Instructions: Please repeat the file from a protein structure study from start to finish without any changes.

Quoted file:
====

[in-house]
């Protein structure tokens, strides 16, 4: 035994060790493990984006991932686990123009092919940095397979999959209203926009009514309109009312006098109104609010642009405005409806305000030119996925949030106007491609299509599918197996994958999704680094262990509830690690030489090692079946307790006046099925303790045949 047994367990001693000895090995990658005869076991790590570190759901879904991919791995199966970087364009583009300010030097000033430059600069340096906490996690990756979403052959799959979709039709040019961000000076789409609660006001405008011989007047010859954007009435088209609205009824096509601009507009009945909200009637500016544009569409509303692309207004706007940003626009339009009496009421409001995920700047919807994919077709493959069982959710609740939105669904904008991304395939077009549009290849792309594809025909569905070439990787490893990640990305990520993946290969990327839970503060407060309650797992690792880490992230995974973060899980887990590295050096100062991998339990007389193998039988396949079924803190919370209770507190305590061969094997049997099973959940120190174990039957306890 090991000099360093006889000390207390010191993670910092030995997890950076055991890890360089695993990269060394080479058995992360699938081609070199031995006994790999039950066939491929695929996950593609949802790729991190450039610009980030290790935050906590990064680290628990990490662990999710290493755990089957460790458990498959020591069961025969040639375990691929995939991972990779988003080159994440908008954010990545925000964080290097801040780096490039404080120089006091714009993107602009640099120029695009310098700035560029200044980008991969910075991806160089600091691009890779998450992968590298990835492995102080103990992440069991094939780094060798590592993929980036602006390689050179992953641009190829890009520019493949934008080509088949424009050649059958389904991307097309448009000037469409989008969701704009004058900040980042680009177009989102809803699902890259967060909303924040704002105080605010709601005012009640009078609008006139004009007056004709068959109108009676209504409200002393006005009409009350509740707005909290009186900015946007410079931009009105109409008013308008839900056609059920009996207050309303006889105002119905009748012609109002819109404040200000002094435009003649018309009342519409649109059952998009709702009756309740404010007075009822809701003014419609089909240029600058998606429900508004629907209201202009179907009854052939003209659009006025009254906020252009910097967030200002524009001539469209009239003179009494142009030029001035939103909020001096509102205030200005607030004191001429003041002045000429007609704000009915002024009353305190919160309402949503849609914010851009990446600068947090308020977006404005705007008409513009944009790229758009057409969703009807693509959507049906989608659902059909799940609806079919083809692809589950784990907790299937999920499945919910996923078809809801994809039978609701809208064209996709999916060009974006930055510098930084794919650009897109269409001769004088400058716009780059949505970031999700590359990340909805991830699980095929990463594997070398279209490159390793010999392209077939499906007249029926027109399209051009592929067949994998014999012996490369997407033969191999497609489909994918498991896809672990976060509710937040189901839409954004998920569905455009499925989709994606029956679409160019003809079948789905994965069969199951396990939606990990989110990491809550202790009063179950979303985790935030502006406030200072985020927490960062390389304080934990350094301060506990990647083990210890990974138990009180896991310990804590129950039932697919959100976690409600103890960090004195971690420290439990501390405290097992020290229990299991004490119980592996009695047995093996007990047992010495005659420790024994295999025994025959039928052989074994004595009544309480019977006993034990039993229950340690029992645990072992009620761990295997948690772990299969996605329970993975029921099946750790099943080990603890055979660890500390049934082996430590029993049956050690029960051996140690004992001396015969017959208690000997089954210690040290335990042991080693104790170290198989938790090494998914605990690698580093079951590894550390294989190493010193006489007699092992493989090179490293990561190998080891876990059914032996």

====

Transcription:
[in-house]
């Protein structure tokens, strides 16, 4: 035994060790493990984006991932686990123009092919940095397979999959209203926009009514309109009312006098109104609010642009405005409806305000030119996925949030106007491609299509599918197996994958999704680094262990509830690690030489090692079946307790006046099925303790045949 047994367990001693000895090995990658005869076991790590570190759901879904991919791995199966970087364009583009300010030097000033430059600069340096906490996690990756979403052959799959979709039709040019961000000076789409609660006001405008011989007047010859954007009435088209609205009824096509601009507009009945909200009637500016544009569409509303692309207004706007940003626009339009009496009421409001995920700047919807994919077709493959069982959710609740939105669904904008991304395939077009549009290849792309594809025909569905070439990787490893990640990305990520993946290969990327839970503060407060309650797992690792880490992230995974973060899980887990590295050096100062991998339990007389193998039988396949079924803190919370209770507190305590061969094997049997099973959940120190174990039957306890 090991000099360093006889000390207390010191993670910092030995997890950076055991890890360089695993990269060394080479058995992360699938081609070199031995006994790999039950066939491929695929996950593609949802790729991190450039610009980030290790935050906590990064680290628990990490662990999710290493755990089957460790458990498959020591069961025969040639375990691929995939991972990779988003080159994440908008954010990545925000964080290097801040780096490039404080120089006091714009993107602009640099120029695009310098700035560029200044980008991969910075991806160089600091691009890779998450992968590298990835492995102080103990992440069991094939780094060798590592993929980036602006390689050179992953641009190829890009520019493949934008080509088949424009050649059958389904991307097309448009000037469409989008969701704009004058900040980042680009177009989102809803699902890259967060909303924040704002105080605010709601005012009640009078609008006139004009007056004709068959109108009676209504409200002393006005009409009350509740707005909290009186900015946007410079931009009105109409008013308008839900056609059920009996207050309303006889105002119905009748012609109002819109404040200000002094435009003649018309009342519409649109059952998009709702009756309740404010007075009822809701003014419609089909240029600058998606429900508004629907209201202009179907009854052939003209659009006025009254906020252009910097967030200002524009001539469209009239003179009494142009030029001035939103909020001096509102205030200005607030004191001429003041002045000429007609704000009915002024009353305190919160309402949503849609914010851009990446600068947090308020977006404005705007008409513009944009790229758009057409969703009807693509959507049906989608659902059909799940609806079919083809692809589950784990907790299937999920499945919910996923078809809801994809039978609701809208064209996709999916060009974006930055510098930084794919650009897109269409001769004088400058716009780059949505970031999700590359990340909805991830699980095929990463594997070398279209490159390793010999392209077939499906007249029926027109399209051009592929067949994998014999012996490369997407033969191999497609489909994918498991896809672990976060509710937040189901839409954004998920569905455009499925989709994606029956679409160019003809079948789905994965069969199951396990939606990990989110990491809550202790009063179950979303985790935030502006406030200072985020927490960062390389304080934990350094301060506990990647083990210890990974138990009180896991310990804590129950039932697919959100976690409600103890960090004195971690420290439990501390405290097992020290229990299991004490119980592996009695047995093996007990047992010495005659420790024994295999025994025959039928052989074994004595009544309480019977006993034990039993229950340690029992645990072992009620761990295997948690772990299969996605329970993975029921099946750790099943080990603890055979660890500390049934082996430590029993049956050690029960051996140690004992001396015969017959208690000997089954210690040290335990042991080693104790170290198989938790090494998914605990690698580093079951590894550390294989190493010193006489007699092992493989090179490293990561190998080891876990059914032996």